This is not an easy post for me to write. After months of training and anticipation, the final result of my first triathlon was not what I had hoped. Please don’t misunderstand – I am proud of completing the course and thoroughly enjoyed (most of) the race, which should be all that matters. But I did not come close to the time goal I had set for myself and I’m having a terrible time letting it go.
So I have decided to focus on the overwhelming gratitude I have for my family’s cheers and support and for my close friend Fronzie who was by my side throughout the entire race. And I am tremendously grateful for the journey. There were many lessons learned from the day I decided to register to the moment I crossed the finish line, and I will take them with me into the next one. After I relax. For a few weeks at least…
Last evening (in the name of carb loading – and a massive craving) I made a classic bolognese in the 92 degree heat. Simmering sauce for two hours in an old house with suboptimal air conditioning may seem like a questionable choice, but I was determined.
Simmering away with the tomatoes, wine, parsley, and basil. This is exactly why I bought the big cast iron pot!
(serves 8 generously)
- 1/2 C olive oil
- 2 small onions, small diced
- 4 garlic cloves, minced
- 3 carrots, peeled and small diced
- 3 celery stalks, small diced
- 1 lb ground veal
- 1 lb ground beef
- 1/2 C parsley, chopped
- 1/2 C basil, chopped (plus more for topping)
- 1 tablespoon dried oregano
- 1/4 teaspoon red pepper flakes
- salt and pepper to taste
- 2 C wine – dry white OR red
- 2 28-ounce cans diced tomatoes
- 4 tablespoons tomato paste
- 1/2 cup heavy cream
- 1 C grated parmesan, 1/4 C reserved for topping
- saute the onions and garlic over medium until almost translucent
- add carrots and celery, cook until softened, about 10 minutes
- turn heat to medium-high and add ground veal and beef, breaking up with a wooden spoon and cooking until it is no longer pink
- add salt, pepper, red pepper flakes, and dried oregano, stirring to incorporate
- add tomatoes, tomato paste, wine, parsley and basil and bring to a boil
- reduce heat to low and simmer until it thickens (the time depends on how patient you are, but the longer the better)
- when sauce is thickened to your liking, stir in the cream and simmer for 15 more minutes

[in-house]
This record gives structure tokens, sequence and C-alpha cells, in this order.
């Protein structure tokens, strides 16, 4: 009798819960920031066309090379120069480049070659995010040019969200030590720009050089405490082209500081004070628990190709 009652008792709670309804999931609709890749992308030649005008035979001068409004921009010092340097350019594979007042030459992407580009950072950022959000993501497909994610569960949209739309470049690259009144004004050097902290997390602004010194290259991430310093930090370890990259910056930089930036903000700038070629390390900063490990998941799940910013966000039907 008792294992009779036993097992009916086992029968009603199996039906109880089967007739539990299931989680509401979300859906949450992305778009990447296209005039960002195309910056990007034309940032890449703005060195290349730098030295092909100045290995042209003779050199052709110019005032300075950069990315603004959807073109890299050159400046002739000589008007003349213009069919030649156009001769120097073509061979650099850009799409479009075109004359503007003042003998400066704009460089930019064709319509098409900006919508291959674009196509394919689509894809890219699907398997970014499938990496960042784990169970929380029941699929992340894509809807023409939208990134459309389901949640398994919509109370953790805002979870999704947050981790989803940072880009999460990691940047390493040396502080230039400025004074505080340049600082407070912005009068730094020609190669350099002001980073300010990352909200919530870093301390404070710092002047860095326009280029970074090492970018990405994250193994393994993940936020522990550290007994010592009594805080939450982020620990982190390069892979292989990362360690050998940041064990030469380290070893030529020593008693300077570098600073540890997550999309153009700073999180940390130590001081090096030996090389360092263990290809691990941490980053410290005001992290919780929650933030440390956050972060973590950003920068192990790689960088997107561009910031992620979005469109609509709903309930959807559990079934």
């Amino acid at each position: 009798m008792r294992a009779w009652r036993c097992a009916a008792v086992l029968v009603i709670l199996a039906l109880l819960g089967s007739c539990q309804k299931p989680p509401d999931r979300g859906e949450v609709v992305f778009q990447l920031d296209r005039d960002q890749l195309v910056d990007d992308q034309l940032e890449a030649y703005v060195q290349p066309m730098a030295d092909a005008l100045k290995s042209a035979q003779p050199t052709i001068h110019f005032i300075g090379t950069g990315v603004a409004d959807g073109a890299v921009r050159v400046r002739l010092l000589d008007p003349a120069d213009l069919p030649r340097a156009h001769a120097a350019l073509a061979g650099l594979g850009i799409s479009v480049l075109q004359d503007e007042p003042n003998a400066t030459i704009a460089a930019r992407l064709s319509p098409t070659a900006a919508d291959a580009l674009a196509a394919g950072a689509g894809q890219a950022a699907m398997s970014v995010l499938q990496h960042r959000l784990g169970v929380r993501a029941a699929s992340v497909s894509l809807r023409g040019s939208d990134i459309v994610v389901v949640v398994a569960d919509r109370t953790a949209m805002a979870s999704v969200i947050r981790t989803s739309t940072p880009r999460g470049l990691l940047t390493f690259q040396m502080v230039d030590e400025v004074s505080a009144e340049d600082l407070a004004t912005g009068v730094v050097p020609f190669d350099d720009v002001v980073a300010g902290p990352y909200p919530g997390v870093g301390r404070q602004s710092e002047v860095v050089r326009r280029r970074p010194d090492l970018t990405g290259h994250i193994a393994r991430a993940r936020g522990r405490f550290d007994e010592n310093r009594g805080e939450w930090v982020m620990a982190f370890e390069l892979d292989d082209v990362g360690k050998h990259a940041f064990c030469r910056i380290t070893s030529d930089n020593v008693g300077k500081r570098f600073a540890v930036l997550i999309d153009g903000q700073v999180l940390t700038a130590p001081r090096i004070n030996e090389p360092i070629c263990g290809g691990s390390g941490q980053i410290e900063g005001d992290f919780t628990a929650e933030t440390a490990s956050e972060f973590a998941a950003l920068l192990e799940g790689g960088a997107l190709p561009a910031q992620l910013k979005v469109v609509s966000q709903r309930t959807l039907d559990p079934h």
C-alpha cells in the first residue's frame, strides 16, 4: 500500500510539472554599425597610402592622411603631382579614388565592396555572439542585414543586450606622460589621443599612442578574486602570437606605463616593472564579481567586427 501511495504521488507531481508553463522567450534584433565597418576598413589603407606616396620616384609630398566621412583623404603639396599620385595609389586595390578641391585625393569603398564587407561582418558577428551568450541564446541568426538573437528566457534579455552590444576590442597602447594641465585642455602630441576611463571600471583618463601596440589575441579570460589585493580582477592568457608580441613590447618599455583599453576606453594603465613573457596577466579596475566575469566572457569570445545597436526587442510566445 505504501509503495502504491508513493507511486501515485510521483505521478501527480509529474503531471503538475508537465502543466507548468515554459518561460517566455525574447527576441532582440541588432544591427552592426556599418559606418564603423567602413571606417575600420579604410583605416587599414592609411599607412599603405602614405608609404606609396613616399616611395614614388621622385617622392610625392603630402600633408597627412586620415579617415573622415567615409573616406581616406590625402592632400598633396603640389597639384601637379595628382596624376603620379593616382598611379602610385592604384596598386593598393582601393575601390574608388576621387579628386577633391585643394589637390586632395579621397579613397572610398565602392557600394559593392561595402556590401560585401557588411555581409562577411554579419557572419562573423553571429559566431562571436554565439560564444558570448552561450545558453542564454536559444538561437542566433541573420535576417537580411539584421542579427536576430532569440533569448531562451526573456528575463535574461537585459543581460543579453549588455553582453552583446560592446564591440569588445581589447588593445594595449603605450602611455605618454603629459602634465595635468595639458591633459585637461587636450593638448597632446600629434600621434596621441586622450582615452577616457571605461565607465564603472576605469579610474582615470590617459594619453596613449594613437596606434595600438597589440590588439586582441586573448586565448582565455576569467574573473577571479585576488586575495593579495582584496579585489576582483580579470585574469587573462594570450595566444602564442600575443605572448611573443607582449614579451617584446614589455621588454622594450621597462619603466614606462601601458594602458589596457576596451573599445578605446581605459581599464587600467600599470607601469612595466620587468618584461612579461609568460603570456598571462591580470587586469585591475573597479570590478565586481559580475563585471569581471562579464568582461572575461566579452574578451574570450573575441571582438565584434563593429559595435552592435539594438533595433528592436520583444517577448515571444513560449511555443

- turn off heat and stir in 3/4 cup parmesan
- cook and drain your favorite pasta and return to pasta pot
- ladle sauce into pasta and stir to combine
- plate with generous amounts of grated parmesan and chopped basil
This morning I went on what will probably be the last run before my triathlon. The alarm woke me at five a.m. so I could meet my friend and running partner by six in order to beat the oppressive heat hanging over Chicago. Bleary eyed, I reached into my drawer and slipped on the first thing I laid my hands on – an old pair of black Nike running shorts and my requisite white tank. A few sips of coffee, a splash of cold water on my face, a quick braid and I was out the door.
I returned, sweaty and exhausted, to find my daughter sitting in the kitchen eating her breakfast, regarding me with a puzzled expression on her face.
Hannah: Where did you get those shorts?
Me: I have no idea, I’ve had them forever.
Hannah: Why is the waist band so high?
Me: Not sure, they were made a long time ago.
Hannah: You should at least roll the waist band down so they don’t look…like that.
Me: I’ll remember that next time.
Hannah: Who were you with?
Me: Mrs. Roemer.
Hannah: Where did you run?
Me: Mrs. Roemer’s neighborhood.
Hannah: So it’s POSSIBLE that somebody saw you.
Me: Alright, in the goodwill pile they go.
I should have known this day would come. Being embarrassed by your parent in some way or another is a rite of passage, isn’t it? I remember once begging my mother to please not stand on the front porch in her fuzzy pink bathrobe and wave to me as I boarded the bus. For some reason, I just didn’t see today’s pink bathrobe moment coming. Shopping, anyone?
I love cooking in cast iron and have used my Le Creuset dutch oven to make everything from slow-braised osso buco to thick, rich bolognese. The problem is that my trusty little pot, while still in great shape, is too small to hold dinner for a crowd. So I was thrilled to find this beauty on sale at Williams-Sonoma yesterday:
Cast iron heats evenly, allows you to create a perfect sear, and it lasts forever. This enamel coated 7-quart Staub Oval Cocotte is big enough to roast a large chicken or braise a ton of short ribs. I know what you are thinking. It’s JUNE! Who wants all of that heavy cooking in the summer?! But I have a plan. This weekend I will make either the Mussels with White Wine and Butter (see first image) or Clams with Jalapeno, Lemon, and Basil (below). Summery, right?
I know I will not last it until fall without testing this Red-Wine Braised Short Ribs recipe at least once, though:
And these Rosemary Lamb Chops with Swiss Chard and Balsamic Syrup look pretty fabulous too…
Click each image for sources, links and recipes.
One of my closest friends is traveling to China this week with her husband and three young boys (yes she is a brave soul!). This morning while we were discussing trip details over coffee, the conversation turned to the best thing to wear on long flights. Below, the short list:
1) A great pair of worn-in jeans or leggings.
2) A thin, over-sized wrap or scarf (great as an impromptu blanket or pillow).
3) Flats or short boots for easy removal. No running shoes allowed!
4) The absolute softest t-shirt you can find. (I am completely addicted to James Perse’s white tanks and tees.)
5) A neutral lightweight cardigan, jacket or blazer that can be used throughout vacation.
6) A great tote or cross-body bag in a forgiving color.
7) And last but not least, a fabulous pair of over-sized sunglasses to hide the dark circles!